In a separate press release, the Michigan Department of Health said he had received 98 case reports of E. coli this month, up from 20 in August last year. Natasha Bagdasarian, the department’s medical director, said “the significant increase in cases is alarming”. The Ohio Department of Health did not immediately respond to a request for comment.
The symptoms of E. coli can include diarrhea, fever, excessive vomiting and dehydration, according to the CDC. “If you have symptoms of E. coli, help us solve this epidemic: write down what you ate the week before you got sick” and report your case to the health authorities, the CDC said in his note.
He also urged people to practice good food safety: washing hands, utensils and surfaces often, rinsing fruits and vegetables, separating raw meat from other foods, using a food thermometer to make sure meats are well cooked and perishable foods refrigerated. Most infections come from food sources, but E. coli can be passed from person to person in places with frequent and close contact.
People under 5 or over 65 and those with weakened immune systems are most at risk of serious illness, CDC says said.
E. coli are bacteria that can exist in the intestines of animals. Most E. coli are harmless, but some generate toxins that can kill humans, who usually contract them from eating contaminated food. About 265,000 people in the U.S. get sick each year from E. coli-borne toxins, 3,600 of whom need hospital care, the CDC says. said. About 30 people die from it every year.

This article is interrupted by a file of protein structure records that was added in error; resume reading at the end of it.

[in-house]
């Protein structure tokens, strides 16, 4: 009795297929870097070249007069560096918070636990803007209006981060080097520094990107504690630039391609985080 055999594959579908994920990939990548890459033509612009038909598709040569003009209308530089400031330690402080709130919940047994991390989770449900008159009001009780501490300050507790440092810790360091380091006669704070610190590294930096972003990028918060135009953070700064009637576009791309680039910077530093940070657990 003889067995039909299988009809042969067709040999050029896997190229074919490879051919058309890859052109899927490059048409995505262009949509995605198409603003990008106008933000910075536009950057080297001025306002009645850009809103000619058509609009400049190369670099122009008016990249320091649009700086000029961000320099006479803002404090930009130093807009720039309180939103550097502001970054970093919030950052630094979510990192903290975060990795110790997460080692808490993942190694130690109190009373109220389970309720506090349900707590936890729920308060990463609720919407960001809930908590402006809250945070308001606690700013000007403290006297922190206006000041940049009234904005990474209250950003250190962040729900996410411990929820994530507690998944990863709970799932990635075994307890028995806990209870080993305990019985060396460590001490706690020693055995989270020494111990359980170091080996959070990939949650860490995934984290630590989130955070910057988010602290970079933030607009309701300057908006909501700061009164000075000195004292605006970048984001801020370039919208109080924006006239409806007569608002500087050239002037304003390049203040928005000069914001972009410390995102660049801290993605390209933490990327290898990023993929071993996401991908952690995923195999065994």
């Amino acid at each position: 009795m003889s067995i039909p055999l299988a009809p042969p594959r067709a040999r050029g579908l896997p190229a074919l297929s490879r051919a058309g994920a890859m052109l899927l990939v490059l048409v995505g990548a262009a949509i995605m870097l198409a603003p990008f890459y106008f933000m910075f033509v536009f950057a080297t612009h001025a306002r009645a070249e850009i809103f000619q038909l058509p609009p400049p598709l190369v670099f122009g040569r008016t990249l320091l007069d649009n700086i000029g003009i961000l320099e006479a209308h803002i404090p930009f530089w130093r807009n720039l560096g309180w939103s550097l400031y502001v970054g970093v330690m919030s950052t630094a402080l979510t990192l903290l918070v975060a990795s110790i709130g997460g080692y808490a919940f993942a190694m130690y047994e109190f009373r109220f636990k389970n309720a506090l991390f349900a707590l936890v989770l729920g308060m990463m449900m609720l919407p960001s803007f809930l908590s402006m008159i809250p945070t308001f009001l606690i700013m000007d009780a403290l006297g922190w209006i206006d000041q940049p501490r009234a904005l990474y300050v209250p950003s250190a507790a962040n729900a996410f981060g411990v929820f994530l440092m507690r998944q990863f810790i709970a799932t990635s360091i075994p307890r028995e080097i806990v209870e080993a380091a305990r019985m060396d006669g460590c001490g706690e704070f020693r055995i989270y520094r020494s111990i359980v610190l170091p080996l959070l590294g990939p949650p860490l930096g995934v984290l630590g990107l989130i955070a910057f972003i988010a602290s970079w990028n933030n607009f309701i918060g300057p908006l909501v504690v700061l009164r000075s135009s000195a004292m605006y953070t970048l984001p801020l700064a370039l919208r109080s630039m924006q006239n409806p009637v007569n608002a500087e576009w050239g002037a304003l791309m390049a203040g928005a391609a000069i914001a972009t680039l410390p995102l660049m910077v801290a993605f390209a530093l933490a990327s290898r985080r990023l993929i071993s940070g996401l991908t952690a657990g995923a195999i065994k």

The last publicized epidemic happened at the end of last year, when 10 people in Alaska, Washington, Oregon and Ohio fell ill. A person deceased. In March, federal health officials declared the outbreak over. A federal investigation trace the epidemic to packaged salad products whose ingredients came from farms in Arizona and California.
Past epidemics were triggered by a variety of foods. baby spinach and cake mix were behind two outbreaks reported by the CDC last year. meat products such as Ground beef were behind the others in previous years.
In 2018, 210 people in 36 states fell ill an outbreak of E. coli triggered by romaine lettuce grown in Yuma, Arizona, resulting in five deaths and 96 hospitalizations. Federal health officials have traced E. coli in canal water samples from the Yuma area.
The following year, romaine lettuce from California’s Salinas Valley infected 167 people in 27 states, resulting in 85 hospitalizations.